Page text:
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BACKGROUND: Weight loss, hyperglycaemia and diabetes are known features of pancreatic cancer. We quantified the timing and the amount of changes in body mass index (BMI) and glycated haemoglobin (HbA1c), and their association with pancreatic cancer from five years before diagnosis. METHODS: A matched case-control study was undertaken within 590 primary care practices in England, United Kingdom. 8,777 patients diagnosed with pancreatic cancer (cases) between 1st January 2007 and 31st August 2020 were matched to 34,979 controls by age, gender and diabetes. Longitudinal trends in BMI and HbA1c were visualised. Odds ratios adjusted for demographic and lifestyle factors (aOR) and 95% confidence intervals (CI) were calculated with conditional logistic regression. Subgroup analyses were undertaken according to the diabetes status. RESULTS: Changes in BMI and HbA1c observed for cases on longitudinal plots started one and two years (respectively) before diagnosis. In the year before diagnosis, a 1 kg/m2 decrease in BMI between cases and controls was associated with aOR for pancreatic cancer of 1.05 (95% CI 1.05 to 1.06), and a 1 mmol/mol increase in HbA1c was associated with aOR of 1.06 (1.06 to 1.07). ORs remained statistically significant (p < 0.001) for 2 years before pancreatic cancer diagnosis for BMI and 3 years for HbA1c. Subgroup analysis revealed that the decrease in BMI was associated with a higher pancreatic cancer risk for people with diabetes than for people without (aORs 1.08, 1.06 to 1.09 versus 1.04, 1.03 to 1.05), but the increase in HbA1c was associated with a higher risk for people without diabetes than for people with diabetes (aORs 1.09, 1.07 to 1.11 versus 1.04, 1.03 to 1.04). CONCLUSIONS: The statistically significant changes in weight and glycaemic control started three years before pancreatic cancer diagnosis but varied according to the diabetes status. The information from this study could be used to detect pancreatic cancer earlier than is currently achieved. However, regular BMI and HbA1c measurements are required to facilitate future research and implementation in clinical practice.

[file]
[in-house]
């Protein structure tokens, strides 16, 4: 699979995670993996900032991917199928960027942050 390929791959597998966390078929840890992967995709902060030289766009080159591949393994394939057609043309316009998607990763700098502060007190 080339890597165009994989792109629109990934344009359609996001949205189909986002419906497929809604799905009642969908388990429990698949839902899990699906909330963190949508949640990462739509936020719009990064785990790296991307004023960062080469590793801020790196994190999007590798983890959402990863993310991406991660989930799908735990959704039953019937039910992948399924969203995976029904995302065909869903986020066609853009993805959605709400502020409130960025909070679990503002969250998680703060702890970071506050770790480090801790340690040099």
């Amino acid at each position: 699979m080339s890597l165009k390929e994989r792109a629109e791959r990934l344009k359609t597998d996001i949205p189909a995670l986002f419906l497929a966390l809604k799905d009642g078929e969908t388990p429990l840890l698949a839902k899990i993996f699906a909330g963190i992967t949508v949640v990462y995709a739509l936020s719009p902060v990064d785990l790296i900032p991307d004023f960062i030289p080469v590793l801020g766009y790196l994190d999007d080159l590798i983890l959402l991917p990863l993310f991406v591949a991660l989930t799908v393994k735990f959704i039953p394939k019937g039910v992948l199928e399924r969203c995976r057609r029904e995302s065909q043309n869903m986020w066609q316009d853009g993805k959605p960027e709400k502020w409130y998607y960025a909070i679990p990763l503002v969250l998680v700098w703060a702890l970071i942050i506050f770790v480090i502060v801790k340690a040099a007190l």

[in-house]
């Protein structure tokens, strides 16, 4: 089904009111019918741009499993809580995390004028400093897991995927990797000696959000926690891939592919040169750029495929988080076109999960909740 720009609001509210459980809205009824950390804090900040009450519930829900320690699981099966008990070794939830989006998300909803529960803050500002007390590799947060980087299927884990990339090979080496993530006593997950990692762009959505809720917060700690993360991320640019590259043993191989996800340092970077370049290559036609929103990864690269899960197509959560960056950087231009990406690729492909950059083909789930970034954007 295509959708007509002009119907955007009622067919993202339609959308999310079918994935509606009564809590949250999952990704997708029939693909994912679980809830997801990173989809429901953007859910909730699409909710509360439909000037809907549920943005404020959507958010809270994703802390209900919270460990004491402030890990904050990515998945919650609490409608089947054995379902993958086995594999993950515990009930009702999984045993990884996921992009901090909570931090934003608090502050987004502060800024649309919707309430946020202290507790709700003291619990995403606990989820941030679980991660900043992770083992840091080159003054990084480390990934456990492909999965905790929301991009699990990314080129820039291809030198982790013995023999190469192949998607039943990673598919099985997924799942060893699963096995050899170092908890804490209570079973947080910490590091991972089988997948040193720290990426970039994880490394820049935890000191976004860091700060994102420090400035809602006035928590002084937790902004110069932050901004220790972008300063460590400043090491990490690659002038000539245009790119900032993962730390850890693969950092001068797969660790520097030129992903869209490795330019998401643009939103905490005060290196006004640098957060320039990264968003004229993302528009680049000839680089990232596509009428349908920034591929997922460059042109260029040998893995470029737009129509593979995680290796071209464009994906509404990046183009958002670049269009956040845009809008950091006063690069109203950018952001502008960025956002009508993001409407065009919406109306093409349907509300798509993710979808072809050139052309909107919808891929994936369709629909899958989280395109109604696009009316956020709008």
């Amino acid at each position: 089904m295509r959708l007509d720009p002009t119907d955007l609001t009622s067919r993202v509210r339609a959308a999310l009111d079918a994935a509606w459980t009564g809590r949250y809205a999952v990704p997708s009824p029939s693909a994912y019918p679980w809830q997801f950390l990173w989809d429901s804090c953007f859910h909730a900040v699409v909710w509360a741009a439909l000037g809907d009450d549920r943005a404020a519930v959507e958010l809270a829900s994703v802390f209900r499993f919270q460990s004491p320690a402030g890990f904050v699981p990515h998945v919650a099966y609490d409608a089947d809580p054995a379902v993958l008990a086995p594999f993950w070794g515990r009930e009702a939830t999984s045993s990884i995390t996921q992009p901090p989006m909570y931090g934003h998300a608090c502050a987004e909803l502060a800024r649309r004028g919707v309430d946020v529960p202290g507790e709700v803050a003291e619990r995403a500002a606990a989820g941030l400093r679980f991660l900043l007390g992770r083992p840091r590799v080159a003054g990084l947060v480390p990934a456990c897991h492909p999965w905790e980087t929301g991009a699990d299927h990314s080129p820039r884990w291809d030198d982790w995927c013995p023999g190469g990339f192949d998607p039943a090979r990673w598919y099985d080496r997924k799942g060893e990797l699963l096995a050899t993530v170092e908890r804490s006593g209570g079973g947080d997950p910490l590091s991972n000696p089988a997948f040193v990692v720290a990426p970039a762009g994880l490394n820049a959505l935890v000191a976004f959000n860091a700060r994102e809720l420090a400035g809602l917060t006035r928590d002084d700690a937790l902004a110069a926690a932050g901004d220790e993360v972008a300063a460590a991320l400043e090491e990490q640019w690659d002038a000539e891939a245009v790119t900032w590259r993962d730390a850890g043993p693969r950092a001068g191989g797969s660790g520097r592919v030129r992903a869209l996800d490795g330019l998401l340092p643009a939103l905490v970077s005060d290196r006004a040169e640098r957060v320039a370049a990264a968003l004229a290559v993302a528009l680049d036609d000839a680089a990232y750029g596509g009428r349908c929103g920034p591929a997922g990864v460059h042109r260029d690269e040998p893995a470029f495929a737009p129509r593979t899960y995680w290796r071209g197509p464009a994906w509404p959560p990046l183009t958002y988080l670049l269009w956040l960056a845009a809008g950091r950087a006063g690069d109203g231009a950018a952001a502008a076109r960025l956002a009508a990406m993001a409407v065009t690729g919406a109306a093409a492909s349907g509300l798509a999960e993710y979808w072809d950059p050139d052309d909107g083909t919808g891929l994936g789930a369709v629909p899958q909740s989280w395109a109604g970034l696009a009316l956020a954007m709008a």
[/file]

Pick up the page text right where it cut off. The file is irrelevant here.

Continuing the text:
Original publication




Journal article


PloS one

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